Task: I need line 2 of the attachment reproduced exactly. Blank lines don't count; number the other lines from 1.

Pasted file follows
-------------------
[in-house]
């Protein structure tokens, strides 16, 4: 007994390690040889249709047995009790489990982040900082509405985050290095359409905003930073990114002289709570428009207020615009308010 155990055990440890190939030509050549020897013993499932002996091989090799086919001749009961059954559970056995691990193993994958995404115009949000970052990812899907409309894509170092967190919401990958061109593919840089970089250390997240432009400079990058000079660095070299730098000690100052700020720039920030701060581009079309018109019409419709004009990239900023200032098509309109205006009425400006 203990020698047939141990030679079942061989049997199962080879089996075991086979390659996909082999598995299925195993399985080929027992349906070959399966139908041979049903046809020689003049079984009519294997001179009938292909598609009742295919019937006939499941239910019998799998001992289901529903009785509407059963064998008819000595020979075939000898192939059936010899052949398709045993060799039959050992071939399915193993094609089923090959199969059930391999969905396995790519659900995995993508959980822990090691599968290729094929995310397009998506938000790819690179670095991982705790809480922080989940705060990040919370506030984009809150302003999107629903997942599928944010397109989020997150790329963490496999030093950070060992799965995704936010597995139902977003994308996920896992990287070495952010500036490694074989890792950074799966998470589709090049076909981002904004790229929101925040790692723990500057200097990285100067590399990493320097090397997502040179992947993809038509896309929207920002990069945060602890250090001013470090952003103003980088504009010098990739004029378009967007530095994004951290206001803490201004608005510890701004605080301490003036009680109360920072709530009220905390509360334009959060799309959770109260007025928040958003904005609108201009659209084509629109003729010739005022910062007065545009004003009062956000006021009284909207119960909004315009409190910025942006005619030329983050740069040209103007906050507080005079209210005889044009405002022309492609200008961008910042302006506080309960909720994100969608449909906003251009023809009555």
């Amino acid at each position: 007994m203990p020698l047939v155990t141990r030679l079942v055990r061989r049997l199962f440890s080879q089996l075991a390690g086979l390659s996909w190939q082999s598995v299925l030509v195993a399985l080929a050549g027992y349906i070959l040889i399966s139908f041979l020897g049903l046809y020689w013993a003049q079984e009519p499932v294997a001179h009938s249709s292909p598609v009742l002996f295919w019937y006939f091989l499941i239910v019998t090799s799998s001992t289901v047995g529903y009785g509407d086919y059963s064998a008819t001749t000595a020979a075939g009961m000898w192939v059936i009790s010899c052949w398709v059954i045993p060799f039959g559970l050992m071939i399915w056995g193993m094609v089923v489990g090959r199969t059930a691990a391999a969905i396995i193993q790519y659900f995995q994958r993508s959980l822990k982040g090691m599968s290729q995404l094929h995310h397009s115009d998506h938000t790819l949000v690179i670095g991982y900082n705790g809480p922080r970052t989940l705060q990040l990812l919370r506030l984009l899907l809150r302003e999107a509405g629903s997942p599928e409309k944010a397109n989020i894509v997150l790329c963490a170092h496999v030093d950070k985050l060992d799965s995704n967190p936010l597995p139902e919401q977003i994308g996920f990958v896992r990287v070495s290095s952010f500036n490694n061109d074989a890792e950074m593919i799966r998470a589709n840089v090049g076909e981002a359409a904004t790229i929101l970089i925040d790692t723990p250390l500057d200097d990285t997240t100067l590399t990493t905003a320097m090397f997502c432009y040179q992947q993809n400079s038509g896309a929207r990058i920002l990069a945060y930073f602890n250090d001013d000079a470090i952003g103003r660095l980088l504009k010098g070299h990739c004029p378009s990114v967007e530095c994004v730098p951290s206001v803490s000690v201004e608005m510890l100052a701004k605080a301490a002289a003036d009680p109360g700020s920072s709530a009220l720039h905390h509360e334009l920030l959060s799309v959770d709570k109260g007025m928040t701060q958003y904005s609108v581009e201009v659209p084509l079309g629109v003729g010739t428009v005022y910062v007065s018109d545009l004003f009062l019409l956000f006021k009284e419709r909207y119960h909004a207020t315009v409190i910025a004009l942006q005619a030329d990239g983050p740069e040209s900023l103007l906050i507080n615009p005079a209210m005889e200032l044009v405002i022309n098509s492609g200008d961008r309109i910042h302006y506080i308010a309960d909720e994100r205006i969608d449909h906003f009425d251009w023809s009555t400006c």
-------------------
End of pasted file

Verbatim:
């Protein structure tokens, strides 16, 4: 007994390690040889249709047995009790489990982040900082509405985050290095359409905003930073990114002289709570428009207020615009308010 155990055990440890190939030509050549020897013993499932002996091989090799086919001749009961059954559970056995691990193993994958995404115009949000970052990812899907409309894509170092967190919401990958061109593919840089970089250390997240432009400079990058000079660095070299730098000690100052700020720039920030701060581009079309018109019409419709004009990239900023200032098509309109205006009425400006 203990020698047939141990030679079942061989049997199962080879089996075991086979390659996909082999598995299925195993399985080929027992349906070959399966139908041979049903046809020689003049079984009519294997001179009938292909598609009742295919019937006939499941239910019998799998001992289901529903009785509407059963064998008819000595020979075939000898192939059936010899052949398709045993060799039959050992071939399915193993094609089923090959199969059930391999969905396995790519659900995995993508959980822990090691599968290729094929995310397009998506938000790819690179670095991982705790809480922080989940705060990040919370506030984009809150302003999107629903997942599928944010397109989020997150790329963490496999030093950070060992799965995704936010597995139902977003994308996920896992990287070495952010500036490694074989890792950074799966998470589709090049076909981002904004790229929101925040790692723990500057200097990285100067590399990493320097090397997502040179992947993809038509896309929207920002990069945060602890250090001013470090952003103003980088504009010098990739004029378009967007530095994004951290206001803490201004608005510890701004605080301490003036009680109360920072709530009220905390509360334009959060799309959770109260007025928040958003904005609108201009659209084509629109003729010739005022910062007065545009004003009062956000006021009284909207119960909004315009409190910025942006005619030329983050740069040209103007906050507080005079209210005889044009405002022309492609200008961008910042302006506080309960909720994100969608449909906003251009023809009555």